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The recession and near-collapse of the global economy have been at the forefront of people’s minds for the past year, placing a spotlight on the financial sector for all the wrong reasons. One regulatory body, the United Kingdom’s Financial Services Authority (FSA), wants to make sure that individual consumers aren’t lost in the shuffle of bailouts and loans.
“In the U.K., we’ve had instances of selling problems in the retail market in which customers had not been treated fairly, which created tension,” explains Nausicaa Delfas, head of department, retail policy and conduct risk, for the FSA.
The FSA, an independent nongovernmental body given statutory powers by the Financial Services and Markets Act in 2000, was created to follow through on four strategic objectives: maintain confidence in the financial system, promote public understanding, secure the appropriate degree of protection for consumers, and reduce the extent to which it is possible for a business to involve itself in financial crime.
Part of following through on these aims was the creation of the Treating Customers Fairly (TCF) initiative, established in 2005. Firms were mandated to be TCF-compliant by December 2008. According to the FSA Annual Report for 2008/09, the initiative was meant to address long-term issues so consumers can be confident of receiving fair treatment, and firms can demonstrate they’re meeting regulatory obligations.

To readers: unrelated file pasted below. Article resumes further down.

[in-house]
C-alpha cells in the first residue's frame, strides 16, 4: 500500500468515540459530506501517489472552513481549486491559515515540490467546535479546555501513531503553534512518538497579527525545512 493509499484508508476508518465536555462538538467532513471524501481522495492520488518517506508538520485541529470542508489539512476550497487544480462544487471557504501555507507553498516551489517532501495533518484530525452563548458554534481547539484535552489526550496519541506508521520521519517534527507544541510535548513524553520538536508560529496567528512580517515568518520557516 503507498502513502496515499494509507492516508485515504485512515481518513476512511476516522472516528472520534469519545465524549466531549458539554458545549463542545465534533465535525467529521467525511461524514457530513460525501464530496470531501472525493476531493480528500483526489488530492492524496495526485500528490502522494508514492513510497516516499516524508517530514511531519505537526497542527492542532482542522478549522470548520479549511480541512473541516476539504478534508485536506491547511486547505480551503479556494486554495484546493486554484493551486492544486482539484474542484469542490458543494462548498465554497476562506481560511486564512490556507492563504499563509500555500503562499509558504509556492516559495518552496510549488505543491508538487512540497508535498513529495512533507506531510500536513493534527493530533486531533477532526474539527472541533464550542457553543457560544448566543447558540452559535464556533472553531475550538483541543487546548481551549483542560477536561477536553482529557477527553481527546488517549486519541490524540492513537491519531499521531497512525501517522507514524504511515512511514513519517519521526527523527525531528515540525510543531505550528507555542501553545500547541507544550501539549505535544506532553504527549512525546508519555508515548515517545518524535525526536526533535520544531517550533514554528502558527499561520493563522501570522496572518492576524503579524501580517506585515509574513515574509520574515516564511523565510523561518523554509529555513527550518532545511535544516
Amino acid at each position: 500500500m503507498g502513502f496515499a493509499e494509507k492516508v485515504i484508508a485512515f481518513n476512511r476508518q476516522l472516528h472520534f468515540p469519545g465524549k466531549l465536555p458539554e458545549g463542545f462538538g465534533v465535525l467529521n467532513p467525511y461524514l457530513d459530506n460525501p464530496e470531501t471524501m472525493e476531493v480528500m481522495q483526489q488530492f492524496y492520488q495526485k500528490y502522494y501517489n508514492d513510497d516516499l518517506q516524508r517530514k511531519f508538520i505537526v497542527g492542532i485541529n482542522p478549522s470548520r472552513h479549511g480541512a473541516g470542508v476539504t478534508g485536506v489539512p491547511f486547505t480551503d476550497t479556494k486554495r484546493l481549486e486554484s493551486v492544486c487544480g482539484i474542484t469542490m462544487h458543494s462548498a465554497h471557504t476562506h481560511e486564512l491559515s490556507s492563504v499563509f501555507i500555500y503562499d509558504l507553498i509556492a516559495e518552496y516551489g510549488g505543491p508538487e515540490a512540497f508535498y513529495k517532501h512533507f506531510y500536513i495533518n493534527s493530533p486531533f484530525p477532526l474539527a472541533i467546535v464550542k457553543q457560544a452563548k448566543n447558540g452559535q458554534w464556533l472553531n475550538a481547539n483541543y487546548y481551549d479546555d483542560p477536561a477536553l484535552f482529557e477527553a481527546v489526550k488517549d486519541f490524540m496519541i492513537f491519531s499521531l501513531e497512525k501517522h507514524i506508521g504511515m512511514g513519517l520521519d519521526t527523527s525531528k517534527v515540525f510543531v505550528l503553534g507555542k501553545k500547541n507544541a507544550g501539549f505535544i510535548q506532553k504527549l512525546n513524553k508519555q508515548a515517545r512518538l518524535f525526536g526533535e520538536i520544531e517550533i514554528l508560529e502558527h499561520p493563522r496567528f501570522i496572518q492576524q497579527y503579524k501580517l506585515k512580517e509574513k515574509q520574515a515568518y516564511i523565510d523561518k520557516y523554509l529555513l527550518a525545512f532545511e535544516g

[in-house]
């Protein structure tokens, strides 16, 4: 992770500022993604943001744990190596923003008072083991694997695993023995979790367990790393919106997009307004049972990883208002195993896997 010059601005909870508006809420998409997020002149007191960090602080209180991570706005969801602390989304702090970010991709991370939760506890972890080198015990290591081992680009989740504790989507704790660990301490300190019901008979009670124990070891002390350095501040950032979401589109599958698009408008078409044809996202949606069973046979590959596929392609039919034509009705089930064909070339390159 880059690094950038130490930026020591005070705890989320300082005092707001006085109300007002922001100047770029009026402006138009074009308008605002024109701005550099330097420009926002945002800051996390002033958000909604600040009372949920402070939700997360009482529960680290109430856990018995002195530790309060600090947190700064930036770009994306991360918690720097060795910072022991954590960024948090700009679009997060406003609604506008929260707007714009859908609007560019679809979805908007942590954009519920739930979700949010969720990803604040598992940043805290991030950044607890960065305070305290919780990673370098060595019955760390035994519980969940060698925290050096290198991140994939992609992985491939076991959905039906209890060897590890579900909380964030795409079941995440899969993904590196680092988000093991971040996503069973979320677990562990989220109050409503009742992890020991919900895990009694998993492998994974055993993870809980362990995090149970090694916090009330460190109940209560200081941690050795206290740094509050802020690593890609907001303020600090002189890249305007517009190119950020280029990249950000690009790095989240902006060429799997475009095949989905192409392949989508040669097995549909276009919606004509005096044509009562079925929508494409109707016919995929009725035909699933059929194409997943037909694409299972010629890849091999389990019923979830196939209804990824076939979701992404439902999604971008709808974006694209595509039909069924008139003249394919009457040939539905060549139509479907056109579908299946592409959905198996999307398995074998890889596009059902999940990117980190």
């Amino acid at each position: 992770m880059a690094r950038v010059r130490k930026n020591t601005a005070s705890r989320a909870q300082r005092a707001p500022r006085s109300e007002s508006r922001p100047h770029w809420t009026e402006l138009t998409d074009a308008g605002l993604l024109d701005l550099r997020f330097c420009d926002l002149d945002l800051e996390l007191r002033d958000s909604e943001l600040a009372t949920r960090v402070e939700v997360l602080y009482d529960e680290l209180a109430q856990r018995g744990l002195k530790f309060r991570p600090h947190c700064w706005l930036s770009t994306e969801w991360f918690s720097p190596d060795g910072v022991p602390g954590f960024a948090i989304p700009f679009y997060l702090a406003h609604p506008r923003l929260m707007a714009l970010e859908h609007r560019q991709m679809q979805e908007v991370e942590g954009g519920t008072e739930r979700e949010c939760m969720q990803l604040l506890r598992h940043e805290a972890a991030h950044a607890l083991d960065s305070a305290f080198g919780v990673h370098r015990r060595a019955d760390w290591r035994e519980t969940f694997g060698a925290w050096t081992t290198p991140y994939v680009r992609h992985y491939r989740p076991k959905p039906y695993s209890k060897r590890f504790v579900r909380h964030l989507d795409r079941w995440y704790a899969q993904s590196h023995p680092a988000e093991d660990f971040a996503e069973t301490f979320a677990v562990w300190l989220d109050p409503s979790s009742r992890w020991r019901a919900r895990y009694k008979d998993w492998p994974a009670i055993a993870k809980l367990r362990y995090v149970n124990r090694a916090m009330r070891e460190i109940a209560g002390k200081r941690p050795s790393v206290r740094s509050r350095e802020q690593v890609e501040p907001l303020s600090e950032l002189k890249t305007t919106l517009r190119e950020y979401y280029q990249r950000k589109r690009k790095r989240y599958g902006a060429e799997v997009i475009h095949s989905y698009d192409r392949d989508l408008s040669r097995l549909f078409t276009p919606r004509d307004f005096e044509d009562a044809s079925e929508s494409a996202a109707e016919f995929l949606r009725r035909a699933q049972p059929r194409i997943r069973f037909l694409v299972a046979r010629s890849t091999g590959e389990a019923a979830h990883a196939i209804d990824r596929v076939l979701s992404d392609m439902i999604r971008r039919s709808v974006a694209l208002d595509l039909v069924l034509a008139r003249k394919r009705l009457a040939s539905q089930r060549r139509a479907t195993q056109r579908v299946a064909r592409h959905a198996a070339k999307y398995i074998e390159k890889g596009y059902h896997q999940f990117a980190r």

But can you measure “fair treatment”? That answer, like so many when it comes to metrics, is hardly cut-and-dried. (See “Mistaken Metrics,” page 30, for more on the topic.) Delfas says TCF compliance doesn’t rely on any single overarching statistic—which she believes would defeat the purpose of the entire initiative. “Financial services companies vary and it’s difficult to have one prescription for every situation,” she says. “It’s up to firms to determine for themselves how to treat customers fairly.”
In order to give companies a framework around which to shape customer-fairness initiatives, the FSA unveiled six outcomes in 2006 elucidating what firms’ regulatory obligations are to the fair treatment of customers. (The sidebar “What’s Fair Is Fair,” below, shows all six outcomes.) In addition to online case studies showing good and poor practices for each outcome, the FSA also published a cultural framework and listed its key culture drivers: leadership; strategy; decision making; controls; recruitment, training, and competence; and reward.
Scott Charnock, customer feedback manager at U.K.-based financial services company Egg, which was acquired by Citigroup in 2007, has been embedded in the TCF process for several years. “Part of what I’ve been doing is integrating the customer story of TCF into our measurement of the overall outcomes,” he says.